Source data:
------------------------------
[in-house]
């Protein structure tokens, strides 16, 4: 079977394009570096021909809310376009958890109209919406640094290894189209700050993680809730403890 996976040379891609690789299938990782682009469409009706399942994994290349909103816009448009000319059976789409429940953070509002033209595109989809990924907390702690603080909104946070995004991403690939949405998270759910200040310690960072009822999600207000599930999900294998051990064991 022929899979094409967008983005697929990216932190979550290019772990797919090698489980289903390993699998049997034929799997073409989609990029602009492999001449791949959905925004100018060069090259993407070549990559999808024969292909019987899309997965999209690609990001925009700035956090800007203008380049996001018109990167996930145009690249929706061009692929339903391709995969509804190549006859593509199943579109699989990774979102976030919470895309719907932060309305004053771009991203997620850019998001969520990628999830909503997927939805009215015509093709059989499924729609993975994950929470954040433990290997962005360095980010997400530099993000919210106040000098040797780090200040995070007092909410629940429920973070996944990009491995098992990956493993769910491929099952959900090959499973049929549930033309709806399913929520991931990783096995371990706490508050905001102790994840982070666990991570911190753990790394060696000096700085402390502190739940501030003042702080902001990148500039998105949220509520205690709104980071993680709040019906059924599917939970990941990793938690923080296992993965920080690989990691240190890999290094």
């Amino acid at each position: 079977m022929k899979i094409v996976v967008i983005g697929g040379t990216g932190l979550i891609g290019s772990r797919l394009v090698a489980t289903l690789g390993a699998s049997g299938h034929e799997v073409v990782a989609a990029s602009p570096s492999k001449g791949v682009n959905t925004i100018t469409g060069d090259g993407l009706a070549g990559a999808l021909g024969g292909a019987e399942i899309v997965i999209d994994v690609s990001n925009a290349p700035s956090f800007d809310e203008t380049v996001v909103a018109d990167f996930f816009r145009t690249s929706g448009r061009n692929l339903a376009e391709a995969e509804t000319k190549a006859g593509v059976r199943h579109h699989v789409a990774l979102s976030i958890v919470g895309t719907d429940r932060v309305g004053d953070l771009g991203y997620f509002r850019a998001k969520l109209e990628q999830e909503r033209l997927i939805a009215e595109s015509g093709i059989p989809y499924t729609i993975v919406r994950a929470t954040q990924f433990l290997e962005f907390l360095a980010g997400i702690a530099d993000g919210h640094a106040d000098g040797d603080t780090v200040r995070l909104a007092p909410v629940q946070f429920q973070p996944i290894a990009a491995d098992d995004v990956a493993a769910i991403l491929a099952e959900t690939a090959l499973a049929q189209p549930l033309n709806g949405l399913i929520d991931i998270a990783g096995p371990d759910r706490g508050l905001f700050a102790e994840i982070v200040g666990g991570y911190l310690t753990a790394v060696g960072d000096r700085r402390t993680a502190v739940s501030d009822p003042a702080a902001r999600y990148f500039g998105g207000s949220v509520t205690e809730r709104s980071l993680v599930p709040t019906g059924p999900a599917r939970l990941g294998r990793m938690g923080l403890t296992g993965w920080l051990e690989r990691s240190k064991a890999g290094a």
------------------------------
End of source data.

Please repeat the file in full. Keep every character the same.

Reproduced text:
[in-house]
């Protein structure tokens, strides 16, 4: 079977394009570096021909809310376009958890109209919406640094290894189209700050993680809730403890 996976040379891609690789299938990782682009469409009706399942994994290349909103816009448009000319059976789409429940953070509002033209595109989809990924907390702690603080909104946070995004991403690939949405998270759910200040310690960072009822999600207000599930999900294998051990064991 022929899979094409967008983005697929990216932190979550290019772990797919090698489980289903390993699998049997034929799997073409989609990029602009492999001449791949959905925004100018060069090259993407070549990559999808024969292909019987899309997965999209690609990001925009700035956090800007203008380049996001018109990167996930145009690249929706061009692929339903391709995969509804190549006859593509199943579109699989990774979102976030919470895309719907932060309305004053771009991203997620850019998001969520990628999830909503997927939805009215015509093709059989499924729609993975994950929470954040433990290997962005360095980010997400530099993000919210106040000098040797780090200040995070007092909410629940429920973070996944990009491995098992990956493993769910491929099952959900090959499973049929549930033309709806399913929520991931990783096995371990706490508050905001102790994840982070666990991570911190753990790394060696000096700085402390502190739940501030003042702080902001990148500039998105949220509520205690709104980071993680709040019906059924599917939970990941990793938690923080296992993965920080690989990691240190890999290094």
């Amino acid at each position: 079977m022929k899979i094409v996976v967008i983005g697929g040379t990216g932190l979550i891609g290019s772990r797919l394009v090698a489980t289903l690789g390993a699998s049997g299938h034929e799997v073409v990782a989609a990029s602009p570096s492999k001449g791949v682009n959905t925004i100018t469409g060069d090259g993407l009706a070549g990559a999808l021909g024969g292909a019987e399942i899309v997965i999209d994994v690609s990001n925009a290349p700035s956090f800007d809310e203008t380049v996001v909103a018109d990167f996930f816009r145009t690249s929706g448009r061009n692929l339903a376009e391709a995969e509804t000319k190549a006859g593509v059976r199943h579109h699989v789409a990774l979102s976030i958890v919470g895309t719907d429940r932060v309305g004053d953070l771009g991203y997620f509002r850019a998001k969520l109209e990628q999830e909503r033209l997927i939805a009215e595109s015509g093709i059989p989809y499924t729609i993975v919406r994950a929470t954040q990924f433990l290997e962005f907390l360095a980010g997400i702690a530099d993000g919210h640094a106040d000098g040797d603080t780090v200040r995070l909104a007092p909410v629940q946070f429920q973070p996944i290894a990009a491995d098992d995004v990956a493993a769910i991403l491929a099952e959900t690939a090959l499973a049929q189209p549930l033309n709806g949405l399913i929520d991931i998270a990783g096995p371990d759910r706490g508050l905001f700050a102790e994840i982070v200040g666990g991570y911190l310690t753990a790394v060696g960072d000096r700085r402390t993680a502190v739940s501030d009822p003042a702080a902001r999600y990148f500039g998105g207000s949220v509520t205690e809730r709104s980071l993680v599930p709040t019906g059924p999900a599917r939970l990941g294998r990793m938690g923080l403890t296992g993965w920080l051990e690989r990691s240190k064991a890999g290094a």